Insights in the scientific life of 6 young researchers

‚Where do you come from?’, ‚What is your special subject?’, ‚How are conditions for research in your country?’ – these and many other questions are some you might hear during the Lindau Nobel Laureate Meeting very often. No wonder. In Lindau 580 young researchers from nearly 70 countries come together. All with different backgrounds and experiences.

Six of them now give us their answers in words and pictures. In their first films,

  • Albert Juma from Kenya – acutally working at Helmholtz Center in Berlin
  • Casey Schwarz from the USA
  • Ghada Bassioni from Egypt
  • Harsha Reddy from India
  • Heather Gray from South Africa – actually working at CERN
  • and Pascal Neibecker from Germany

tell us, what they expect from their week in Lindau, which institution helped them to become a Lindau fellow. The first of her films are now going online. And at the end of the meeting they will give us a summary of their impressions.

 

 

Pascal Neibecker is escpecially looking forward to meeting Dan Shechtman: “Such quasi crystals as he discovered them can also be observed in the alloy I am working with.” The 23-year-old student examins aluminum, lithium and copper alloys, such as those being used in the booster tanks of the Ariane rocket. Particularly exciting for Neibecker is how “Shechtman has bitten through, although no one believed in his idea.”

Neibecker himself is obviously very consistently going his way. The native German has participated in the junior degree program in materials science at the University of Saarland while he was still going to school. Afterwards he could make the Atlantis Bachelor in a special EU-funded program for materials science and engineering – there were a semester at Luleå University of Technology in Sweden and two semesters at Oregon State University in the United States. Due to his previous juniour studies, he shortened the period of study from eight to six semesters and had at the end two bachelor degrees – one in in materials science and the other in mechanical engineering – in the pocket.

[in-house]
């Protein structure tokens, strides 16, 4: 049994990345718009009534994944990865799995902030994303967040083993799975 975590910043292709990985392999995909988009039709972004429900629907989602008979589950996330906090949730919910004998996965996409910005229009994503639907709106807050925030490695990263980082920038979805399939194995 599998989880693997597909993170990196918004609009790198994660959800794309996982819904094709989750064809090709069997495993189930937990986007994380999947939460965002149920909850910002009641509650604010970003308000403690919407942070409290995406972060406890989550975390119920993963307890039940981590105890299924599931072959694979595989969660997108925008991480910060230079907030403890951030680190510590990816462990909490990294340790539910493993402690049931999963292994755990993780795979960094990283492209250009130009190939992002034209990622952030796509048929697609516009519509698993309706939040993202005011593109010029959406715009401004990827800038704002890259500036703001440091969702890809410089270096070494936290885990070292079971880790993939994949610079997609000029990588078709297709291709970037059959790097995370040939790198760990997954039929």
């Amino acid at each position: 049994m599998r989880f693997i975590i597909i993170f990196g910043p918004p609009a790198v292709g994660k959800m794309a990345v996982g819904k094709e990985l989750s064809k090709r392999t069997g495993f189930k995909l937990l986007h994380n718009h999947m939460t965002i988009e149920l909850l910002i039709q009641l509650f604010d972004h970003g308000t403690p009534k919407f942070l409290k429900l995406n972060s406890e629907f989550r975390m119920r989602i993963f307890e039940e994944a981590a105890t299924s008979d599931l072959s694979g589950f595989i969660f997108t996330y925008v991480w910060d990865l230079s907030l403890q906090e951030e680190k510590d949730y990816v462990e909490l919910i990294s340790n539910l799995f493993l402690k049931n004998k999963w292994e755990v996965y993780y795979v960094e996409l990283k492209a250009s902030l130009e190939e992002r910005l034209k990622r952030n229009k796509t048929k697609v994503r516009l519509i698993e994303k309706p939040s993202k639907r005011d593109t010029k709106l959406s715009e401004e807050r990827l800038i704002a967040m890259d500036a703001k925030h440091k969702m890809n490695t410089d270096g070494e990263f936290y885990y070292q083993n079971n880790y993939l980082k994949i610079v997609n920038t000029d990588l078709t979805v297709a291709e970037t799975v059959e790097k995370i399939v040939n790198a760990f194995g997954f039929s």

Now he is in the second term of the master’s programme at the Technical University of Munich. This why the Elite Network of Bavaria helped him to join the Lindau meeting. Neibecker therefore did an interview with coordinator Beate Lindner.

Despite all determination, Neibecker is very considerate. His quintessence of the scientific carreer of his idol, Shechtman is: “You should not only align your research on topics which seem that one where you might succeed as quickly as possible. Perhaps it is just the niche on which sou should stay tuned.” Who knows, maybe Neibecker will even discover such a niche for himself during the Meeting of Nobel Laureates and report about it at the end.


More videos of the young researcher’s video team are and will be uploaded in our video section the next days. First of them are from Ghada Bassioni, Egypt. She describes her ambition: “Explaining what it is like to be a woman in a man’s world (physics)!”   

 


Further videos – added later

 

Heather Gray wants to get a feeling for exciting new ideas at Lindau

Establishing friendships will be very important to P. Harshavardhan Reddy

Albert O. Juma thinks meeting Laureates will both be rewarding and challenging

Casey Schwarz expects to find the roots of her research

 

 

Beatrice Lugger

About Beatrice Lugger

Beatrice Lugger is a science journalist and science social media specialist with a background as a chemist. She is Deputy Scientific Director of the National Institute for Science Communication, NaWik – nawik.de – and a consultant for this blog. @BLugger is her twitter handle, Quantensprung her own blog.

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